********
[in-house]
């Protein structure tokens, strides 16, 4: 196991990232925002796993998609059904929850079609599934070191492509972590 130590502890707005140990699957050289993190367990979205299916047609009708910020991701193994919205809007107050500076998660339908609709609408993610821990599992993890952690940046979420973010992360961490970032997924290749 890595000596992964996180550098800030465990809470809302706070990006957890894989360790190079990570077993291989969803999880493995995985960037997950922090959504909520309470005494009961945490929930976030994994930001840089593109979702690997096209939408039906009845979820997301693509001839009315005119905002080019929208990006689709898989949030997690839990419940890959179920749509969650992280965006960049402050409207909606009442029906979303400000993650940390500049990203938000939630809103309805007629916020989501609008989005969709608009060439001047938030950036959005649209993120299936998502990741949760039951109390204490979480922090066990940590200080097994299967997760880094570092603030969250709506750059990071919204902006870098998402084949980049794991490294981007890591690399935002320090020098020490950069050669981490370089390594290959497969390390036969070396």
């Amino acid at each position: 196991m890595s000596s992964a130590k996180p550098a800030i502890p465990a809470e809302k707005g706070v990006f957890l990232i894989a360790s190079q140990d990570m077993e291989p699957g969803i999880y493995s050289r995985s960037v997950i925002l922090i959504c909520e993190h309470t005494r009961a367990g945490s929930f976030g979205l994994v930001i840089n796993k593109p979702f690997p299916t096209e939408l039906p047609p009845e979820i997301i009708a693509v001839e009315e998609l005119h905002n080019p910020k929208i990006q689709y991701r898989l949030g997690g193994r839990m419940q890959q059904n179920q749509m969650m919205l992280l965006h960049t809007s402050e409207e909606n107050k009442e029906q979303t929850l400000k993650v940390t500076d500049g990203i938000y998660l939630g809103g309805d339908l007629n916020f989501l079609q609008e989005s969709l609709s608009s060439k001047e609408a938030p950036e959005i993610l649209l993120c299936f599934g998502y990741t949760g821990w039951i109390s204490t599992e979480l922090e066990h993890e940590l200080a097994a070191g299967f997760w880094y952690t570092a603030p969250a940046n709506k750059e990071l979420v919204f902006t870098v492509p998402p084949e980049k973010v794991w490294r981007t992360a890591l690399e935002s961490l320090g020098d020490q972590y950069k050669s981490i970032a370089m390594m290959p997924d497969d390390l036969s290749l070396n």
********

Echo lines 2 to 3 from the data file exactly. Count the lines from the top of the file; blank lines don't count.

């Protein structure tokens, strides 16, 4: 196991990232925002796993998609059904929850079609599934070191492509972590 130590502890707005140990699957050289993190367990979205299916047609009708910020991701193994919205809007107050500076998660339908609709609408993610821990599992993890952690940046979420973010992360961490970032997924290749 890595000596992964996180550098800030465990809470809302706070990006957890894989360790190079990570077993291989969803999880493995995985960037997950922090959504909520309470005494009961945490929930976030994994930001840089593109979702690997096209939408039906009845979820997301693509001839009315005119905002080019929208990006689709898989949030997690839990419940890959179920749509969650992280965006960049402050409207909606009442029906979303400000993650940390500049990203938000939630809103309805007629916020989501609008989005969709608009060439001047938030950036959005649209993120299936998502990741949760039951109390204490979480922090066990940590200080097994299967997760880094570092603030969250709506750059990071919204902006870098998402084949980049794991490294981007890591690399935002320090020098020490950069050669981490370089390594290959497969390390036969070396």
């Amino acid at each position: 196991m890595s000596s992964a130590k996180p550098a800030i502890p465990a809470e809302k707005g706070v990006f957890l990232i894989a360790s190079q140990d990570m077993e291989p699957g969803i999880y493995s050289r995985s960037v997950i925002l922090i959504c909520e993190h309470t005494r009961a367990g945490s929930f976030g979205l994994v930001i840089n796993k593109p979702f690997p299916t096209e939408l039906p047609p009845e979820i997301i009708a693509v001839e009315e998609l005119h905002n080019p910020k929208i990006q689709y991701r898989l949030g997690g193994r839990m419940q890959q059904n179920q749509m969650m919205l992280l965006h960049t809007s402050e409207e909606n107050k009442e029906q979303t929850l400000k993650v940390t500076d500049g990203i938000y998660l939630g809103g309805d339908l007629n916020f989501l079609q609008e989005s969709l609709s608009s060439k001047e609408a938030p950036e959005i993610l649209l993120c299936f599934g998502y990741t949760g821990w039951i109390s204490t599992e979480l922090e066990h993890e940590l200080a097994a070191g299967f997760w880094y952690t570092a603030p969250a940046n709506k750059e990071l979420v919204f902006t870098v492509p998402p084949e980049k973010v794991w490294r981007t992360a890591l690399e935002s961490l320090g020098d020490q972590y950069k050669s981490i970032a370089m390594m290959p997924d497969d390390l036969s290749l070396n």